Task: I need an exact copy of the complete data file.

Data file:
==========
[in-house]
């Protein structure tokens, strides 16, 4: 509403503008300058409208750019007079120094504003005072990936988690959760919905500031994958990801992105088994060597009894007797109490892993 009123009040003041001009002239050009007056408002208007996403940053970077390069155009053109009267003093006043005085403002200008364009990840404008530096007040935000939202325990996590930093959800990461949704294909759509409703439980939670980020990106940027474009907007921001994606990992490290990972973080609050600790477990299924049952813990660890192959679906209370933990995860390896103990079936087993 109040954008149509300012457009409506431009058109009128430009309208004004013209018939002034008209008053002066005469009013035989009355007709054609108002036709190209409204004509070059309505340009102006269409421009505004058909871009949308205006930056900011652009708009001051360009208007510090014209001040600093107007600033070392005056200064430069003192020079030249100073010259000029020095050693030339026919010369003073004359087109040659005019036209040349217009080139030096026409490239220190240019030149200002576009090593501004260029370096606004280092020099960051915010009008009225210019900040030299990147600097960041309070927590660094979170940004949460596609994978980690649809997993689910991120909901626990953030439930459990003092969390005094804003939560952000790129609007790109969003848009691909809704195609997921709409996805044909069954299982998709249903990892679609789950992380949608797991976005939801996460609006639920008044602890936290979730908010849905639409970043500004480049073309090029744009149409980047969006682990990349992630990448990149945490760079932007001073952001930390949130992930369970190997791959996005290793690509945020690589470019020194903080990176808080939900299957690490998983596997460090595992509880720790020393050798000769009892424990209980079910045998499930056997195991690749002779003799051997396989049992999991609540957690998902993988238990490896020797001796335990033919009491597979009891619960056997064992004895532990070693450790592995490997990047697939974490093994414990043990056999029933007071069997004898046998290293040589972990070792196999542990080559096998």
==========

[in-house]
């Protein structure tokens, strides 16, 4: 509403503008300058409208750019007079120094504003005072990936988690959760919905500031994958990801992105088994060597009894007797109490892993 009123009040003041001009002239050009007056408002208007996403940053970077390069155009053109009267003093006043005085403002200008364009990840404008530096007040935000939202325990996590930093959800990461949704294909759509409703439980939670980020990106940027474009907007921001994606990992490290990972973080609050600790477990299924049952813990660890192959679906209370933990995860390896103990079936087993 109040954008149509300012457009409506431009058109009128430009309208004004013209018939002034008209008053002066005469009013035989009355007709054609108002036709190209409204004509070059309505340009102006269409421009505004058909871009949308205006930056900011652009708009001051360009208007510090014209001040600093107007600033070392005056200064430069003192020079030249100073010259000029020095050693030339026919010369003073004359087109040659005019036209040349217009080139030096026409490239220190240019030149200002576009090593501004260029370096606004280092020099960051915010009008009225210019900040030299990147600097960041309070927590660094979170940004949460596609994978980690649809997993689910991120909901626990953030439930459990003092969390005094804003939560952000790129609007790109969003848009691909809704195609997921709409996805044909069954299982998709249903990892679609789950992380949608797991976005939801996460609006639920008044602890936290979730908010849905639409970043500004480049073309090029744009149409980047969006682990990349992630990448990149945490760079932007001073952001930390949130992930369970190997791959996005290793690509945020690589470019020194903080990176808080939900299957690490998983596997460090595992509880720790020393050798000769009892424990209980079910045998499930056997195991690749002779003799051997396989049992999991609540957690998902993988238990490896020797001796335990033919009491597979009891619960056997064992004895532990070693450790592995490997990047697939974490093994414990043990056999029933007071069997004898046998290293040589972990070792196999542990080559096998």